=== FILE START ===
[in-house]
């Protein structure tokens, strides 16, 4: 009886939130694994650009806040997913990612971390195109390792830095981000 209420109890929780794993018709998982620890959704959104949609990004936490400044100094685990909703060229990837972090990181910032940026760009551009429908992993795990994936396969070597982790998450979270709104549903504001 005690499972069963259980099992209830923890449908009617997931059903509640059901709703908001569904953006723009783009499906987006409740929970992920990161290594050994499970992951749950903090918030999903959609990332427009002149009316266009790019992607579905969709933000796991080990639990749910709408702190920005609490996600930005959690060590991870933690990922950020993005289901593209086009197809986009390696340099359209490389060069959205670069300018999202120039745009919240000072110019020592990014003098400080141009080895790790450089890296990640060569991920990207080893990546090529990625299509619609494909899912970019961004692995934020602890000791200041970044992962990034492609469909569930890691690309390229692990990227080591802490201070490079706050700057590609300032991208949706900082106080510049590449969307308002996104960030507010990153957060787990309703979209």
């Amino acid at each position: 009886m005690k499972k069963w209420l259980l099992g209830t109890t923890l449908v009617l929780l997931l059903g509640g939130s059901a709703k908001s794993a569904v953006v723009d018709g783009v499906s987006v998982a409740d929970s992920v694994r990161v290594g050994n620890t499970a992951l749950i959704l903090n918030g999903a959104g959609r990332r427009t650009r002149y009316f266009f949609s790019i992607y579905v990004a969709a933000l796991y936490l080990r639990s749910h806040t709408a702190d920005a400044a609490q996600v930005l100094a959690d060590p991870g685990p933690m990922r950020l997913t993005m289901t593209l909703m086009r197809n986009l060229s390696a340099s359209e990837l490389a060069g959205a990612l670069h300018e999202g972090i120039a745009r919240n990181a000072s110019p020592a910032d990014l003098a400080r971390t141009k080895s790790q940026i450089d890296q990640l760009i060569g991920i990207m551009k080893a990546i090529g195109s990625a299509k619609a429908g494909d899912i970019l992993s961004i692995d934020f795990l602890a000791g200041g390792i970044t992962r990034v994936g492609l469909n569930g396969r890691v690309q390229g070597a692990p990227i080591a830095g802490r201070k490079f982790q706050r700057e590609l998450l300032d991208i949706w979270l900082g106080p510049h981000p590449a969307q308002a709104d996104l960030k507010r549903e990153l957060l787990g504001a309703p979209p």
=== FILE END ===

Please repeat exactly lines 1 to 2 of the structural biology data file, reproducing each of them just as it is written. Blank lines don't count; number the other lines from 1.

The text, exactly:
[in-house]
């Protein structure tokens, strides 16, 4: 009886939130694994650009806040997913990612971390195109390792830095981000 209420109890929780794993018709998982620890959704959104949609990004936490400044100094685990909703060229990837972090990181910032940026760009551009429908992993795990994936396969070597982790998450979270709104549903504001 005690499972069963259980099992209830923890449908009617997931059903509640059901709703908001569904953006723009783009499906987006409740929970992920990161290594050994499970992951749950903090918030999903959609990332427009002149009316266009790019992607579905969709933000796991080990639990749910709408702190920005609490996600930005959690060590991870933690990922950020993005289901593209086009197809986009390696340099359209490389060069959205670069300018999202120039745009919240000072110019020592990014003098400080141009080895790790450089890296990640060569991920990207080893990546090529990625299509619609494909899912970019961004692995934020602890000791200041970044992962990034492609469909569930890691690309390229692990990227080591802490201070490079706050700057590609300032991208949706900082106080510049590449969307308002996104960030507010990153957060787990309703979209």